Title: The Serpent and the Rainbow
Year of Release: 1988
Director: Wes Craven
Length: 98 mins
Starring: Bill Pullman, Cathy Tyson, Zakes Mokae, Paul Winfield, Brent Jennings
We’re all familiar with brain-eating movie zombies like the ones immortalized in Night of the Living Dead, Train to Busan, and 28 Days Later, to name but a few. But what about real zombies?
“Wait up,” I hear you say. “Real zombies?”
Yup. This Wes Craven masterclass in terror is based on a non-fiction book by American anthropologist and researcher Wade Davis, who investigated Haitian voodoo at length before concluding that the process of ‘making zombies’ was rooted in reality. But alas, it has more to do with the ingestion of poisons and hallucinogenic plants than voodoo, hexes and black magic. The right concoction lowers the victim’s vital signs and metabolic rate to such an extent that they appear to be dead. They are then buried, only to be revived later using a different cocktail of drugs. By that time, they usually suffer some form of brain damage. If they have any memory of their ‘past life’ left at all, they believe that their soul has been stolen. As a case study, the book examined in depth the famous case of Clairvius Narcissi, a Haitian man who was supposedly placed into an induced coma by local witchdoctors as a punishment, before being ‘brought back from the dead’ and strolling back into his village years later.
Of course, his claims were later called into question, as were some of Davis’s conclusions, and all this is quite difficult to corroborate as Narcissi died again in 1964 and, as far as anyone knows, stayed dead that time. All we have left is a very strange, far-fetched story, along with the investigative efforts of Wade Davis. Davis is portrayed in the film (and re-named Dennis Allan) by Bill Pullman, who is approached by a pharmaceutical company and given the task of researching the real-life zombification of a man called Christophe (Clairvius Narcisse in disguise) and more importantly, securing a sample of the drug allegedly used in the zombie-making process. Given funding, he heads to Haiti. When he arrives, he finds the country in the grip of a revolution (inconvenient), and despite having an ally in the form of Marielle (Tyson), soon meets opposition from both the locals and what passes for the authorities who are keen to keep their secrets under wraps. Allan is kidnapped, tortured, stabbed in the balls, and given a stern warning by witch doctor extraordinaire Dargent Paytraud (Mokae). But when he still refuses to leave the country, he is framed for murder and just manages to get his sample before being bungled onto a plane bound for America. However, his nightmare is only just beginning.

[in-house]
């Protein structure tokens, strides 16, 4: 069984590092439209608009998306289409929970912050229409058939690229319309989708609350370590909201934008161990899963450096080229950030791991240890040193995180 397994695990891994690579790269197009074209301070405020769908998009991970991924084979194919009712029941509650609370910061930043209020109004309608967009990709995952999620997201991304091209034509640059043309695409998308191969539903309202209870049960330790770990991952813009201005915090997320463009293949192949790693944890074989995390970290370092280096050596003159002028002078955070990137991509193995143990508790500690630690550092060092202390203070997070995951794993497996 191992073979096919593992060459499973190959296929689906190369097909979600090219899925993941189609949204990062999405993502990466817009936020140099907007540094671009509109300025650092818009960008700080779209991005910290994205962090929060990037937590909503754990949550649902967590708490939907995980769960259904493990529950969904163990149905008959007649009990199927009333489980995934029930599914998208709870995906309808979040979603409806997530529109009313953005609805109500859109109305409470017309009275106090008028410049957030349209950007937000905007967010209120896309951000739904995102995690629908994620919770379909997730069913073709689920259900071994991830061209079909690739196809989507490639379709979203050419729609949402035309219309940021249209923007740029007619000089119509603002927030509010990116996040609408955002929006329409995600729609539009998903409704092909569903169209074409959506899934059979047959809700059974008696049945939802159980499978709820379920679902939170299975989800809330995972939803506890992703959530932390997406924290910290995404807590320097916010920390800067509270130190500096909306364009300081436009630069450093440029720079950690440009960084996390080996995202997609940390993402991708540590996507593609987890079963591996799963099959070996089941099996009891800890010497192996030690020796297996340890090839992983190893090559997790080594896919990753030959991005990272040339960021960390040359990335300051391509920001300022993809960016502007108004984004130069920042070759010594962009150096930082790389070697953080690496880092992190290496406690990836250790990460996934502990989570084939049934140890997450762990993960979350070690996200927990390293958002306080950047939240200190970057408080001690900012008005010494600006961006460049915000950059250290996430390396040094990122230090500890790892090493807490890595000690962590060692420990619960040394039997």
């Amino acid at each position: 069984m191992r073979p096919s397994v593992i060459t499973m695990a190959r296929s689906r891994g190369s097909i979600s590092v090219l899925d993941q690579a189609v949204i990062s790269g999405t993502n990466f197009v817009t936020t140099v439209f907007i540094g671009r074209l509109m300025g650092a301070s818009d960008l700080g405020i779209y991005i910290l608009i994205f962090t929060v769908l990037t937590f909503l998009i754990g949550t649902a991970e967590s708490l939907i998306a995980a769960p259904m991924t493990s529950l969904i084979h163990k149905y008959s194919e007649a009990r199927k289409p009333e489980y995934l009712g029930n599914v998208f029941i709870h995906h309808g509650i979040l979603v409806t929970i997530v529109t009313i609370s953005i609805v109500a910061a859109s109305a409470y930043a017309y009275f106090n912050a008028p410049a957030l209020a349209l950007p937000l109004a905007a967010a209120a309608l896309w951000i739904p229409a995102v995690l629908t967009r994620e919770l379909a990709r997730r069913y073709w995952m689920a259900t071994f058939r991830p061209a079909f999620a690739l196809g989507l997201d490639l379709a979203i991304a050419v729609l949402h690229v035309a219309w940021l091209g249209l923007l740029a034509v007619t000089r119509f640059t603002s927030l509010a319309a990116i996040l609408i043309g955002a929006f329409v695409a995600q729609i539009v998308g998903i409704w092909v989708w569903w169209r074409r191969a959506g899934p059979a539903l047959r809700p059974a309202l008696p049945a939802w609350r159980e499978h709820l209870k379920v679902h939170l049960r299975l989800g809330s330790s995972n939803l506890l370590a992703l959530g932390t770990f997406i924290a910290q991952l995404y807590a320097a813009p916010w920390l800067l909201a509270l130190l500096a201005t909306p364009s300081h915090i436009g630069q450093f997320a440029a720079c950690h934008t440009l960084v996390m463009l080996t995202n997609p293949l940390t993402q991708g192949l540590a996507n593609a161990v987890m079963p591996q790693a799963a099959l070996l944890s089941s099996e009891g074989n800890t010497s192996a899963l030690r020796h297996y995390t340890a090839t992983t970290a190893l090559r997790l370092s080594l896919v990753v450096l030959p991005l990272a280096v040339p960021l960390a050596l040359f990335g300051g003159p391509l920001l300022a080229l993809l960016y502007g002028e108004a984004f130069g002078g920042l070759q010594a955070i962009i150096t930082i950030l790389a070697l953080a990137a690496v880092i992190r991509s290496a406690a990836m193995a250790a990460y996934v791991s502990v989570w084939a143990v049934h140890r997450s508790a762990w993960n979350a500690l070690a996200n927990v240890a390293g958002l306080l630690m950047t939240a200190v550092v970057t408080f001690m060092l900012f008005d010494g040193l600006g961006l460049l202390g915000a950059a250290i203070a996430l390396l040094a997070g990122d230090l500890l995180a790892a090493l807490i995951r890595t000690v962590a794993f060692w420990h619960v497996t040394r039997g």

Nightmares and hallucinations are a key element of the Serpent and the Rainbow. I usually find dream sequences in books and movies boring and somewhat redundant, but here they are so terrifying and immersive you can’t fail to be sucked in, even when you know you are in the middle of a(nother) dream sequence. The film has aged remarkably well compared to most eighties outings. A post-Spaceballs Pullman turns in an impressive all-round performance, and is well supported by Cathy Tyson in her pre-Emmerdale days. There’s barely a trace of a scouse accent, despite being brought up in Liverpool and suffering the ignominy of being married to Craig Charles. Zakes Mokae also deserves a mention as he is thoroughly menacing as Pullman’s nemesis.
Much of the movie was shot on location in Haiti (Or at least it was until it got too hairy and production was moved to the Dominican Republic) giving it an authentic feel, which is reinforced by spliced TV footage featuring the dictator ‘Baby Doc’ Duvalier being ousted. In a favourable review, the film critic Roger Ebert said. “In most voodoo movies, voodoo itself is taken only as a backdrop, a gimmick. This movie seems to know something about voodoo and treats it seriously as a religion, a way of life, and an occult circle that does possess secrets unexplored by modern medicine.”
Ultimately, it’s the fascinating subject matter that sets The Serpent and the Rainbow apart from its peers. Perhaps what it does most effectively, much the same as movies like Ringu and Turistas, is remind us that beyond the sanctity of our comfort zones lies a crazy, crazy world.
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Unlike most of his other movies the original cut was three hours long, but Craven thought this too long and talky. It was eventually cut down to 98 minutes.